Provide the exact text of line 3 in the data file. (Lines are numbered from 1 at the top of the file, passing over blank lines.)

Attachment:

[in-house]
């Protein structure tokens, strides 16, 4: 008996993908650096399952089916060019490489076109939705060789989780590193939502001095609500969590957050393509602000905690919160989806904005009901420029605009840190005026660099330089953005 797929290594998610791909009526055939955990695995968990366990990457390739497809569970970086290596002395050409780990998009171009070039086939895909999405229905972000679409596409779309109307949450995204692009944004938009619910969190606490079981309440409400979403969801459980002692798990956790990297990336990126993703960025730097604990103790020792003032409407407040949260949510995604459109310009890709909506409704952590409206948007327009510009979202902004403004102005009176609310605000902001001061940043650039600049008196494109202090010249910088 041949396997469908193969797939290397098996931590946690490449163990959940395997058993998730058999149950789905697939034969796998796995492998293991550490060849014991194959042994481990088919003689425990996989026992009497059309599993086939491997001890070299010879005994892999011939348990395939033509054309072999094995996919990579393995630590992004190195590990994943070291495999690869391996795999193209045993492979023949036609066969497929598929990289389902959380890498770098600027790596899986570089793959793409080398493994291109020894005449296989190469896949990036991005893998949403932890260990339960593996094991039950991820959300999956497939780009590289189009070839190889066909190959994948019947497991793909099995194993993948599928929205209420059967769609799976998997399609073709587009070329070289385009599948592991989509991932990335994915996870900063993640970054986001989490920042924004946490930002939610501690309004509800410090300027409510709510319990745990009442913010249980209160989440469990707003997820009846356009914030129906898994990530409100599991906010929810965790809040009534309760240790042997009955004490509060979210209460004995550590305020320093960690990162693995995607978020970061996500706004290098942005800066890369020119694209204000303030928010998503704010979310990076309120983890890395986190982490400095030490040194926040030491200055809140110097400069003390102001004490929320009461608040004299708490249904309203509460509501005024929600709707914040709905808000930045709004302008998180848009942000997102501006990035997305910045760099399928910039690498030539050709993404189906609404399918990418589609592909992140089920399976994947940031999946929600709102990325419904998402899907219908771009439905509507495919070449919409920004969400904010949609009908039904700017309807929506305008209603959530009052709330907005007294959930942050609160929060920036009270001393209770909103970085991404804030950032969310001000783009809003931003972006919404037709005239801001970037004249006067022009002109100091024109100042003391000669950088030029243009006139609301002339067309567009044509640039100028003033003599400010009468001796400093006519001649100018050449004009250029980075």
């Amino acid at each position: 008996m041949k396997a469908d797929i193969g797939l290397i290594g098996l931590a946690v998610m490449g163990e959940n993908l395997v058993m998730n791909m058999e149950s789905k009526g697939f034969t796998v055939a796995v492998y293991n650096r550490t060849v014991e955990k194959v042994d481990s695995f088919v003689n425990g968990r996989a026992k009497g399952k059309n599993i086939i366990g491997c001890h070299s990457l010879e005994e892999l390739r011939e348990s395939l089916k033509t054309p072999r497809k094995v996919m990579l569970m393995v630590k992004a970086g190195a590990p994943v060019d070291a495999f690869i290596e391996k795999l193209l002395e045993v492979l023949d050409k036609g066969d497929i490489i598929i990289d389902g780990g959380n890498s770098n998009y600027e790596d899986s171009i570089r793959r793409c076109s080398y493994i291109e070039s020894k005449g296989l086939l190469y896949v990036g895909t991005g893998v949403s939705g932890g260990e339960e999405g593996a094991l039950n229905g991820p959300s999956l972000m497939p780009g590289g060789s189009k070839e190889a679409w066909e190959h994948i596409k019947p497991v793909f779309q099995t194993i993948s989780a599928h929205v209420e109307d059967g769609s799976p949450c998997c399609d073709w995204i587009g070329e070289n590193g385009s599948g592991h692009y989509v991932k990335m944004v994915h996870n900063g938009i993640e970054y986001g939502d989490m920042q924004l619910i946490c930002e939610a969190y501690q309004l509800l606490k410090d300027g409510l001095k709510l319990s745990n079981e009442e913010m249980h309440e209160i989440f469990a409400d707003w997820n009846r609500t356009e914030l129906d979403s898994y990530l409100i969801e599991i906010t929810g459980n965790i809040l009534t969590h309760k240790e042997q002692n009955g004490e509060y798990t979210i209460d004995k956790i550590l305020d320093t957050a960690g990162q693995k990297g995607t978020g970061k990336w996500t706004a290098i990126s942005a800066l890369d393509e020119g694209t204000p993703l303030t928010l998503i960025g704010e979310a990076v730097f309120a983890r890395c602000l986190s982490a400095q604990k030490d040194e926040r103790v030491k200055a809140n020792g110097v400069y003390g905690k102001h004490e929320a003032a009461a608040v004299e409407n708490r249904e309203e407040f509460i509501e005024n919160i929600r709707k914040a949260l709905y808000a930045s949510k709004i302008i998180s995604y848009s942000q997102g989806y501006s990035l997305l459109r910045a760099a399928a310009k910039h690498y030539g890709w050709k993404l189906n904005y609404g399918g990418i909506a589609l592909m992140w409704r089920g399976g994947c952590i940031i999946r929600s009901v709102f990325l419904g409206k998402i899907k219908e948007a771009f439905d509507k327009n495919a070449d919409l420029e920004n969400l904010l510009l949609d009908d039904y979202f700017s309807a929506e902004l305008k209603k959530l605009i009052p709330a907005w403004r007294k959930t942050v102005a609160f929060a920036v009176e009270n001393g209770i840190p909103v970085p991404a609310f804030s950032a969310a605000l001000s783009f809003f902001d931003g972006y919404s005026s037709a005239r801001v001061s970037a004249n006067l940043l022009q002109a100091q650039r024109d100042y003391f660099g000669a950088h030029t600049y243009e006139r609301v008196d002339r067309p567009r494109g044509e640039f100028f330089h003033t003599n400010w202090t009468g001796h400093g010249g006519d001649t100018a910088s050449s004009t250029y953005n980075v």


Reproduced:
């Amino acid at each position: 008996m041949k396997a469908d797929i193969g797939l290397i290594g098996l931590a946690v998610m490449g163990e959940n993908l395997v058993m998730n791909m058999e149950s789905k009526g697939f034969t796998v055939a796995v492998y293991n650096r550490t060849v014991e955990k194959v042994d481990s695995f088919v003689n425990g968990r996989a026992k009497g399952k059309n599993i086939i366990g491997c001890h070299s990457l010879e005994e892999l390739r011939e348990s395939l089916k033509t054309p072999r497809k094995v996919m990579l569970m393995v630590k992004a970086g190195a590990p994943v060019d070291a495999f690869i290596e391996k795999l193209l002395e045993v492979l023949d050409k036609g066969d497929i490489i598929i990289d389902g780990g959380n890498s770098n998009y600027e790596d899986s171009i570089r793959r793409c076109s080398y493994i291109e070039s020894k005449g296989l086939l190469y896949v990036g895909t991005g893998v949403s939705g932890g260990e339960e999405g593996a094991l039950n229905g991820p959300s999956l972000m497939p780009g590289g060789s189009k070839e190889a679409w066909e190959h994948i596409k019947p497991v793909f779309q099995t194993i993948s989780a599928h929205v209420e109307d059967g769609s799976p949450c998997c399609d073709w995204i587009g070329e070289n590193g385009s599948g592991h692009y989509v991932k990335m944004v994915h996870n900063g938009i993640e970054y986001g939502d989490m920042q924004l619910i946490c930002e939610a969190y501690q309004l509800l606490k410090d300027g409510l001095k709510l319990s745990n079981e009442e913010m249980h309440e209160i989440f469990a409400d707003w997820n009846r609500t356009e914030l129906d979403s898994y990530l409100i969801e599991i906010t929810g459980n965790i809040l009534t969590h309760k240790e042997q002692n009955g004490e509060y798990t979210i209460d004995k956790i550590l305020d320093t957050a960690g990162q693995k990297g995607t978020g970061k990336w996500t706004a290098i990126s942005a800066l890369d393509e020119g694209t204000p993703l303030t928010l998503i960025g704010e979310a990076v730097f309120a983890r890395c602000l986190s982490a400095q604990k030490d040194e926040r103790v030491k200055a809140n020792g110097v400069y003390g905690k102001h004490e929320a003032a009461a608040v004299e409407n708490r249904e309203e407040f509460i509501e005024n919160i929600r709707k914040a949260l709905y808000a930045s949510k709004i302008i998180s995604y848009s942000q997102g989806y501006s990035l997305l459109r910045a760099a399928a310009k910039h690498y030539g890709w050709k993404l189906n904005y609404g399918g990418i909506a589609l592909m992140w409704r089920g399976g994947c952590i940031i999946r929600s009901v709102f990325l419904g409206k998402i899907k219908e948007a771009f439905d509507k327009n495919a070449d919409l420029e920004n969400l904010l510009l949609d009908d039904y979202f700017s309807a929506e902004l305008k209603k959530l605009i009052p709330a907005w403004r007294k959930t942050v102005a609160f929060a920036v009176e009270n001393g209770i840190p909103v970085p991404a609310f804030s950032a969310a605000l001000s783009f809003f902001d931003g972006y919404s005026s037709a005239r801001v001061s970037a004249n006067l940043l022009q002109a100091q650039r024109d100042y003391f660099g000669a950088h030029t600049y243009e006139r609301v008196d002339r067309p567009r494109g044509e640039f100028f330089h003033t003599n400010w202090t009468g001796h400093g010249g006519d001649t100018a910088s050449s004009t250029y953005n980075v």